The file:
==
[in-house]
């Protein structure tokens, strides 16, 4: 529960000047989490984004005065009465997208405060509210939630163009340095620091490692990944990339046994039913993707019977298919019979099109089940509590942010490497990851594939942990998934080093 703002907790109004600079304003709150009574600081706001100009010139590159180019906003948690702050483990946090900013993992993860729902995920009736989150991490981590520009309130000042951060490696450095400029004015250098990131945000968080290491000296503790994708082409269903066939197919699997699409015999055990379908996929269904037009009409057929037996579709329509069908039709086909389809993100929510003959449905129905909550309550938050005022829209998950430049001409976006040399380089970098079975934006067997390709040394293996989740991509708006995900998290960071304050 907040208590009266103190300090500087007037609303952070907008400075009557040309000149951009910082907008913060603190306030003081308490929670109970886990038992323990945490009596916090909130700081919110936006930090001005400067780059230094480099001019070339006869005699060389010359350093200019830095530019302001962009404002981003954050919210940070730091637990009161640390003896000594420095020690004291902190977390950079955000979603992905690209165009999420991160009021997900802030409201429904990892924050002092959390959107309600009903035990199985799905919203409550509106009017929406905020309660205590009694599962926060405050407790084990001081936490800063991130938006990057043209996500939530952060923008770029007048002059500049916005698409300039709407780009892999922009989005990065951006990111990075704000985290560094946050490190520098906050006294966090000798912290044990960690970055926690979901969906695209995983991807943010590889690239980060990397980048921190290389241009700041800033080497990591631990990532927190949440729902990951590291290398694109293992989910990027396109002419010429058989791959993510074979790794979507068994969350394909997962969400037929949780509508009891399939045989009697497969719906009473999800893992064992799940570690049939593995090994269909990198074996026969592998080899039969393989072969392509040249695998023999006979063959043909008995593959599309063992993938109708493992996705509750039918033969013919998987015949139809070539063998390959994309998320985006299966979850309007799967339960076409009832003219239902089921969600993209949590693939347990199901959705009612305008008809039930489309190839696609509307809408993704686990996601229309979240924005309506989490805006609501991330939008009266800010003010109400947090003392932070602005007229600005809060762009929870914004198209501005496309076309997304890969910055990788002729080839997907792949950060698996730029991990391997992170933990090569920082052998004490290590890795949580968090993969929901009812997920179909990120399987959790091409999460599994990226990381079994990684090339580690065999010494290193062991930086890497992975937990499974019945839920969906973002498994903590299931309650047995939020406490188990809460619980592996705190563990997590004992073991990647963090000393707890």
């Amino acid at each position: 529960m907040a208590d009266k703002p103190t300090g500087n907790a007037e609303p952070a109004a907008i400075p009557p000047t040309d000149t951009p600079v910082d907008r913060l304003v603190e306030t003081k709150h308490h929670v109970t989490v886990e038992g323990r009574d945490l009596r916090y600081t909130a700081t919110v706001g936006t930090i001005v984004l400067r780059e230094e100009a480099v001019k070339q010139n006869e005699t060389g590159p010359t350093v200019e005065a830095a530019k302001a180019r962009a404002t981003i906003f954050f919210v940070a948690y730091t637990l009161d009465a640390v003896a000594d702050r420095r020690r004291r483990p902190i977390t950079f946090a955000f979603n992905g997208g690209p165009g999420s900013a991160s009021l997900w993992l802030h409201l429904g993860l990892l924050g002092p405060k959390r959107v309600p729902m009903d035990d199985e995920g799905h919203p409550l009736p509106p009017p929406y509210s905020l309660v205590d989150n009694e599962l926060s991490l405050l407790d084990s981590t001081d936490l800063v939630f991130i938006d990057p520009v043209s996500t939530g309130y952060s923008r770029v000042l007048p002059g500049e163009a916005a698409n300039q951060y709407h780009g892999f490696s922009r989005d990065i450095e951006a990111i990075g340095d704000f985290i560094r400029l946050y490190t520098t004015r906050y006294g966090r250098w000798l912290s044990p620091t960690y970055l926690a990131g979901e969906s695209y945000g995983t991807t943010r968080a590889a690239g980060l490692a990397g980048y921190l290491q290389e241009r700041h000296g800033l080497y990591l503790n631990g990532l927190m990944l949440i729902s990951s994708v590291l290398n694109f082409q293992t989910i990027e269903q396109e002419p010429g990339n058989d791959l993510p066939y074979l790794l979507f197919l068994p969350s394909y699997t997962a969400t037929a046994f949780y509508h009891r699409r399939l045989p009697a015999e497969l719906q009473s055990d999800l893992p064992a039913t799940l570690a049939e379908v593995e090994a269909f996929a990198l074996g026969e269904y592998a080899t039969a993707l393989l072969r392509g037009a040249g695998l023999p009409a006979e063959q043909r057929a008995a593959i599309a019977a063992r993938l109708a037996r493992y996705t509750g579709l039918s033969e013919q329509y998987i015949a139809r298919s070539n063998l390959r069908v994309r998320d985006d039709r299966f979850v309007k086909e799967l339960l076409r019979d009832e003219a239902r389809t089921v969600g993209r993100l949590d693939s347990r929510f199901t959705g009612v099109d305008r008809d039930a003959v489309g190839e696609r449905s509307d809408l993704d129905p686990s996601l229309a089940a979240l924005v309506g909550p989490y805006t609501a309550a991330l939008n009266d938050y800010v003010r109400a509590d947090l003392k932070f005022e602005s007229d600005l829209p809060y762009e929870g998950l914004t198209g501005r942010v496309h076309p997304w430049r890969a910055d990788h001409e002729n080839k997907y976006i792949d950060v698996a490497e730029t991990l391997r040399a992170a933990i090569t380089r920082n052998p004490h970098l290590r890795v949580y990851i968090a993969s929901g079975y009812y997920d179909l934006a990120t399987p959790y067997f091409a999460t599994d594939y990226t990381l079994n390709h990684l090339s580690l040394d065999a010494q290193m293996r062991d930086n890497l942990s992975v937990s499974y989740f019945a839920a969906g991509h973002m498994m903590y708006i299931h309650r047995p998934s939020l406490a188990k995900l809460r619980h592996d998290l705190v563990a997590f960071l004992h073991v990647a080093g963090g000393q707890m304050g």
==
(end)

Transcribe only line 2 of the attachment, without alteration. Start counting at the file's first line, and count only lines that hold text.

């Protein structure tokens, strides 16, 4: 529960000047989490984004005065009465997208405060509210939630163009340095620091490692990944990339046994039913993707019977298919019979099109089940509590942010490497990851594939942990998934080093 703002907790109004600079304003709150009574600081706001100009010139590159180019906003948690702050483990946090900013993992993860729902995920009736989150991490981590520009309130000042951060490696450095400029004015250098990131945000968080290491000296503790994708082409269903066939197919699997699409015999055990379908996929269904037009009409057929037996579709329509069908039709086909389809993100929510003959449905129905909550309550938050005022829209998950430049001409976006040399380089970098079975934006067997390709040394293996989740991509708006995900998290960071304050 907040208590009266103190300090500087007037609303952070907008400075009557040309000149951009910082907008913060603190306030003081308490929670109970886990038992323990945490009596916090909130700081919110936006930090001005400067780059230094480099001019070339006869005699060389010359350093200019830095530019302001962009404002981003954050919210940070730091637990009161640390003896000594420095020690004291902190977390950079955000979603992905690209165009999420991160009021997900802030409201429904990892924050002092959390959107309600009903035990199985799905919203409550509106009017929406905020309660205590009694599962926060405050407790084990001081936490800063991130938006990057043209996500939530952060923008770029007048002059500049916005698409300039709407780009892999922009989005990065951006990111990075704000985290560094946050490190520098906050006294966090000798912290044990960690970055926690979901969906695209995983991807943010590889690239980060990397980048921190290389241009700041800033080497990591631990990532927190949440729902990951590291290398694109293992989910990027396109002419010429058989791959993510074979790794979507068994969350394909997962969400037929949780509508009891399939045989009697497969719906009473999800893992064992799940570690049939593995090994269909990198074996026969592998080899039969393989072969392509040249695998023999006979063959043909008995593959599309063992993938109708493992996705509750039918033969013919998987015949139809070539063998390959994309998320985006299966979850309007799967339960076409009832003219239902089921969600993209949590693939347990199901959705009612305008008809039930489309190839696609509307809408993704686990996601229309979240924005309506989490805006609501991330939008009266800010003010109400947090003392932070602005007229600005809060762009929870914004198209501005496309076309997304890969910055990788002729080839997907792949950060698996730029991990391997992170933990090569920082052998004490290590890795949580968090993969929901009812997920179909990120399987959790091409999460599994990226990381079994990684090339580690065999010494290193062991930086890497992975937990499974019945839920969906973002498994903590299931309650047995939020406490188990809460619980592996705190563990997590004992073991990647963090000393707890």